Soil Loss. Haith (1985) gives an eventbased version of the USLE for soil loss on day t:
Xt = 1.29
A K (LS) C P
(1.1.16)
Where:
Xt = soil loss generated (mg)
A = area of erosion source (ha)
K = soil erodibility
LS = topographic factor
C = cropping factor
P = practice factor
K, LS, C, and P are dimensionless
1.29 is a units conversion constant
Rainfall Erosivity. E is a measure of the energy of rainfall and runoff (including snowmelt)
that causes erosion. Rainfall erosivity can be computed from rainfall intensities based on short term
records (15 min or hourly), however, this data intensive approach is seldom practical.
Alternatively, erosivities may also be obtained from daily rainfall data by using a regression
equation developed by Richardson et al. (1983):
E = 6.46a (R1.18)
(1.1.17)
Where:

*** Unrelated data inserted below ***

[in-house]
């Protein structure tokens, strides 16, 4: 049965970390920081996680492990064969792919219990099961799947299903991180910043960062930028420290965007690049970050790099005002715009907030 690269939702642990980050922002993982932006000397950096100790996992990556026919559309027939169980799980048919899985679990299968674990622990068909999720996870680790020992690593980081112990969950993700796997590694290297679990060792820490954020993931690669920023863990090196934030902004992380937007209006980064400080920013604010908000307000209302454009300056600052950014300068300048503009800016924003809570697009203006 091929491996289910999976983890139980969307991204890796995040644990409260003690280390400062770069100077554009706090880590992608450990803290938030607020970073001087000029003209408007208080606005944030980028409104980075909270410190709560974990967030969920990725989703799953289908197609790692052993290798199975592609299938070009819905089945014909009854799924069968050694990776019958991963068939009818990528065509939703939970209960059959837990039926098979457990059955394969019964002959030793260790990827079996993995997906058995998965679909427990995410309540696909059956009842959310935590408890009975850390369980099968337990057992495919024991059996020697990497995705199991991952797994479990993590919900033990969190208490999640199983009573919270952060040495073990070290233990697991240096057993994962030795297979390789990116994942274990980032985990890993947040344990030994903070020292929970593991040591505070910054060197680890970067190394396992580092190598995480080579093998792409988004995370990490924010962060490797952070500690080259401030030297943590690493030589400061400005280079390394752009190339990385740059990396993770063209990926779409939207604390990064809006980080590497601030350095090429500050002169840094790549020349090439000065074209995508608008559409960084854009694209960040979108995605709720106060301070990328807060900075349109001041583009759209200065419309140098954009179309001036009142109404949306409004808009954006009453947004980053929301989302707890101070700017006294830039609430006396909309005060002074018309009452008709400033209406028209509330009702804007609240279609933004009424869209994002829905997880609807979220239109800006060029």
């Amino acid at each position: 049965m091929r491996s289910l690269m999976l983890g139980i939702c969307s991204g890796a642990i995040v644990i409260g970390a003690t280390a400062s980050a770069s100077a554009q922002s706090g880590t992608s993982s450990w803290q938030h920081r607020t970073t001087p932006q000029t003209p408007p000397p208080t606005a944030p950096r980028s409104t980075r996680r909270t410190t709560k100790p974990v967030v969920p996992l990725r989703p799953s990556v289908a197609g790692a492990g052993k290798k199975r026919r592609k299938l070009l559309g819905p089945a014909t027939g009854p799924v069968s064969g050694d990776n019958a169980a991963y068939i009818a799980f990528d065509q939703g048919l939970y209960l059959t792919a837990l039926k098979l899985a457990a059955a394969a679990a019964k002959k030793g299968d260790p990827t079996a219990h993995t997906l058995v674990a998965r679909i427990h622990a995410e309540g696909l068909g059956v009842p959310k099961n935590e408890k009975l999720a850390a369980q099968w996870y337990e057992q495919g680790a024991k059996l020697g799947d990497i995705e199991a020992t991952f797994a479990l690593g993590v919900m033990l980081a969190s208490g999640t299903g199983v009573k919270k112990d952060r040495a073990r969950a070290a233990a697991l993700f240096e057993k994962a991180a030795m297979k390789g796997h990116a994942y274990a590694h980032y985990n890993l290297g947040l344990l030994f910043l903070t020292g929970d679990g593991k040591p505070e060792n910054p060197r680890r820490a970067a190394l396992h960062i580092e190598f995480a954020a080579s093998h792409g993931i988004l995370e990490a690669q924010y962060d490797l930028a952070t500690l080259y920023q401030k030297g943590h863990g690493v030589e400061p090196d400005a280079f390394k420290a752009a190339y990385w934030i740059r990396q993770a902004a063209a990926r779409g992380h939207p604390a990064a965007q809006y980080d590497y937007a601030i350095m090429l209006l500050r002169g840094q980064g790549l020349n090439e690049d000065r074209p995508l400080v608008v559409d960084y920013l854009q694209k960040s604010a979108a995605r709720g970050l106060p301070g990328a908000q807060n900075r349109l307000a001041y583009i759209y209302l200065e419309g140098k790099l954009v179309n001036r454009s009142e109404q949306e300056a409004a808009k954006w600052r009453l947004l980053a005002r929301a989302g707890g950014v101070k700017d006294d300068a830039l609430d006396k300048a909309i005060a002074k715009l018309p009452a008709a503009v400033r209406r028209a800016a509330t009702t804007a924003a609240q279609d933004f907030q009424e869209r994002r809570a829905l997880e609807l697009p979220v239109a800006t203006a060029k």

E = daily rainfall erosivity
R = daily rainfall (cm)
a = coefficient that varies with location and season (dimensionless)
Richardson et al. (1983) have determined cool season (OctoberMarch) and warm season
(AprilSeptember) values for coefficient a for 11 locations in the eastern United States. Although
regression equations such as equation 1.1.17 are generally convenient predictive models, their
usefulness depends on the confidence intervals for the model development data set. Neither
Richardson et al. (1983) nor Mills et al. (1985) specifically present confidence intervals. However,
Richardson's erosion index versus rainfall distribution indicate that the confidence in this case may be
fairly low (see Figure 1.1.4.). However, it is probably the best available indicator of the rainfall erosion
relationship.
Soil Erodibility. Soil erodibility K) indicates the susceptibility of soil to erosion and is a
function of soil type. K values are available from local soil and water conservation districts, state
offices of the Soil Conservation Service (SCS), and from Stewart et al. (1975).
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